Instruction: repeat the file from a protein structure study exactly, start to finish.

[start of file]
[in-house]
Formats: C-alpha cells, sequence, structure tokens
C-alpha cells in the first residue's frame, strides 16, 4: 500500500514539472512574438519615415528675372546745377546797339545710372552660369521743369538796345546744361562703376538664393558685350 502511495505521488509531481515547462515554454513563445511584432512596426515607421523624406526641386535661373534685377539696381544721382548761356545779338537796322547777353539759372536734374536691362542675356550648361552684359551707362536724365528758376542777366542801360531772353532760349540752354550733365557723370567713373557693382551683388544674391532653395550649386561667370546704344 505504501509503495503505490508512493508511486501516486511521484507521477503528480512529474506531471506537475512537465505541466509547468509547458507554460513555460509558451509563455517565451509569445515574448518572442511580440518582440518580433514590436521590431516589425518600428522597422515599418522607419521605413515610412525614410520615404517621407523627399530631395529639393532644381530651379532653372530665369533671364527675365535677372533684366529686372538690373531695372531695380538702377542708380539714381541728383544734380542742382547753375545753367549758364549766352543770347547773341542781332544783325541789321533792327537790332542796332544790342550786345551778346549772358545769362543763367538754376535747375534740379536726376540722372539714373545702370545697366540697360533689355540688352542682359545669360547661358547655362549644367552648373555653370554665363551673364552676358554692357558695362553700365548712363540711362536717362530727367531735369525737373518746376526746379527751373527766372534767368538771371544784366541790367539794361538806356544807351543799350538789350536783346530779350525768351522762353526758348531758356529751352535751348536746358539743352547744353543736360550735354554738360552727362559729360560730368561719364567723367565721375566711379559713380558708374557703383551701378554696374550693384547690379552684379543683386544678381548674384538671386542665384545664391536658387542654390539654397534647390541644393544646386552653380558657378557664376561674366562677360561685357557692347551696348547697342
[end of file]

[in-house]
Formats: C-alpha cells, sequence, structure tokens
C-alpha cells in the first residue's frame, strides 16, 4: 500500500514539472512574438519615415528675372546745377546797339545710372552660369521743369538796345546744361562703376538664393558685350 502511495505521488509531481515547462515554454513563445511584432512596426515607421523624406526641386535661373534685377539696381544721382548761356545779338537796322547777353539759372536734374536691362542675356550648361552684359551707362536724365528758376542777366542801360531772353532760349540752354550733365557723370567713373557693382551683388544674391532653395550649386561667370546704344 505504501509503495503505490508512493508511486501516486511521484507521477503528480512529474506531471506537475512537465505541466509547468509547458507554460513555460509558451509563455517565451509569445515574448518572442511580440518582440518580433514590436521590431516589425518600428522597422515599418522607419521605413515610412525614410520615404517621407523627399530631395529639393532644381530651379532653372530665369533671364527675365535677372533684366529686372538690373531695372531695380538702377542708380539714381541728383544734380542742382547753375545753367549758364549766352543770347547773341542781332544783325541789321533792327537790332542796332544790342550786345551778346549772358545769362543763367538754376535747375534740379536726376540722372539714373545702370545697366540697360533689355540688352542682359545669360547661358547655362549644367552648373555653370554665363551673364552676358554692357558695362553700365548712363540711362536717362530727367531735369525737373518746376526746379527751373527766372534767368538771371544784366541790367539794361538806356544807351543799350538789350536783346530779350525768351522762353526758348531758356529751352535751348536746358539743352547744353543736360550735354554738360552727362559729360560730368561719364567723367565721375566711379559713380558708374557703383551701378554696374550693384547690379552684379543683386544678381548674384538671386542665384545664391536658387542654390539654397534647390541644393544646386552653380558657378557664376561674366562677360561685357557692347551696348547697342